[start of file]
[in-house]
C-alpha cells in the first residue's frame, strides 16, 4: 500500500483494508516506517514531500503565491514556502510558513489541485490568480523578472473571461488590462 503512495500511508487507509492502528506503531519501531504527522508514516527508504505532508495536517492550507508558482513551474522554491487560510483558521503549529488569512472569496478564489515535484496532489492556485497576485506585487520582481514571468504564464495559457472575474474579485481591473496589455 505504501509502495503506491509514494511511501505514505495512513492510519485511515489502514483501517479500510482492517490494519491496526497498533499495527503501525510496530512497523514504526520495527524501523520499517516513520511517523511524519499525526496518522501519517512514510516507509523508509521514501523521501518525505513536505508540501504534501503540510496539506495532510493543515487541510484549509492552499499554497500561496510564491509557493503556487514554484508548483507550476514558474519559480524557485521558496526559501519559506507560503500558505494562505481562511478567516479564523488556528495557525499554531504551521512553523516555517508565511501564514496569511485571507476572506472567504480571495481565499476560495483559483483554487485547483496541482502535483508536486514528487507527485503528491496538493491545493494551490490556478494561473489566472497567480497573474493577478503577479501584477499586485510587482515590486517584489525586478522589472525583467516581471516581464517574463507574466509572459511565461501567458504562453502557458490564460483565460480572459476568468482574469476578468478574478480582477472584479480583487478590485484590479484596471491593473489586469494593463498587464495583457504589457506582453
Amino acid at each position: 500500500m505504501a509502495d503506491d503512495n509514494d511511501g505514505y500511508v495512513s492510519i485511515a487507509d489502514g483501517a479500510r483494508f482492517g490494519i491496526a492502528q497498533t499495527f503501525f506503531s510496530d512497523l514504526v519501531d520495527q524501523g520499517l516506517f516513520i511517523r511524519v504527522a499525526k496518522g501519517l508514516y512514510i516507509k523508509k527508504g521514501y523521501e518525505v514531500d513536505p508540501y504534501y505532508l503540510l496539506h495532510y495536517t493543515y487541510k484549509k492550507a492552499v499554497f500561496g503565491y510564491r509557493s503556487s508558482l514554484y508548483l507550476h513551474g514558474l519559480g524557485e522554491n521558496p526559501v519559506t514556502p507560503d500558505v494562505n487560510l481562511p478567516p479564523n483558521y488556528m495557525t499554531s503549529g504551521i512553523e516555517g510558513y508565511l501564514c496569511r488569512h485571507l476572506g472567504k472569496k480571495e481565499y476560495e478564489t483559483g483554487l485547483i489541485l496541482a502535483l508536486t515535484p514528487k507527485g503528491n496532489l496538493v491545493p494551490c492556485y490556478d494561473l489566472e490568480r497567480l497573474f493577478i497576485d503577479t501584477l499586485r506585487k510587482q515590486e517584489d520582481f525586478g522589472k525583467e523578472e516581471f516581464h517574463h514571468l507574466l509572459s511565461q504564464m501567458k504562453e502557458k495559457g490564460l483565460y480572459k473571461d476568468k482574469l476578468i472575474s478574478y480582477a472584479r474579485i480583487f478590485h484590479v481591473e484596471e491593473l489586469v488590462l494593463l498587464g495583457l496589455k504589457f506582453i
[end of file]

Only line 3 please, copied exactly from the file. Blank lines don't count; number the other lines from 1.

Amino acid at each position: 500500500m505504501a509502495d503506491d503512495n509514494d511511501g505514505y500511508v495512513s492510519i485511515a487507509d489502514g483501517a479500510r483494508f482492517g490494519i491496526a492502528q497498533t499495527f503501525f506503531s510496530d512497523l514504526v519501531d520495527q524501523g520499517l516506517f516513520i511517523r511524519v504527522a499525526k496518522g501519517l508514516y512514510i516507509k523508509k527508504g521514501y523521501e518525505v514531500d513536505p508540501y504534501y505532508l503540510l496539506h495532510y495536517t493543515y487541510k484549509k492550507a492552499v499554497f500561496g503565491y510564491r509557493s503556487s508558482l514554484y508548483l507550476h513551474g514558474l519559480g524557485e522554491n521558496p526559501v519559506t514556502p507560503d500558505v494562505n487560510l481562511p478567516p479564523n483558521y488556528m495557525t499554531s503549529g504551521i512553523e516555517g510558513y508565511l501564514c496569511r488569512h485571507l476572506g472567504k472569496k480571495e481565499y476560495e478564489t483559483g483554487l485547483i489541485l496541482a502535483l508536486t515535484p514528487k507527485g503528491n496532489l496538493v491545493p494551490c492556485y490556478d494561473l489566472e490568480r497567480l497573474f493577478i497576485d503577479t501584477l499586485r506585487k510587482q515590486e517584489d520582481f525586478g522589472k525583467e523578472e516581471f516581464h517574463h514571468l507574466l509572459s511565461q504564464m501567458k504562453e502557458k495559457g490564460l483565460y480572459k473571461d476568468k482574469l476578468i472575474s478574478y480582477a472584479r474579485i480583487f478590485h484590479v481591473e484596471e491593473l489586469v488590462l494593463l498587464g495583457l496589455k504589457f506582453i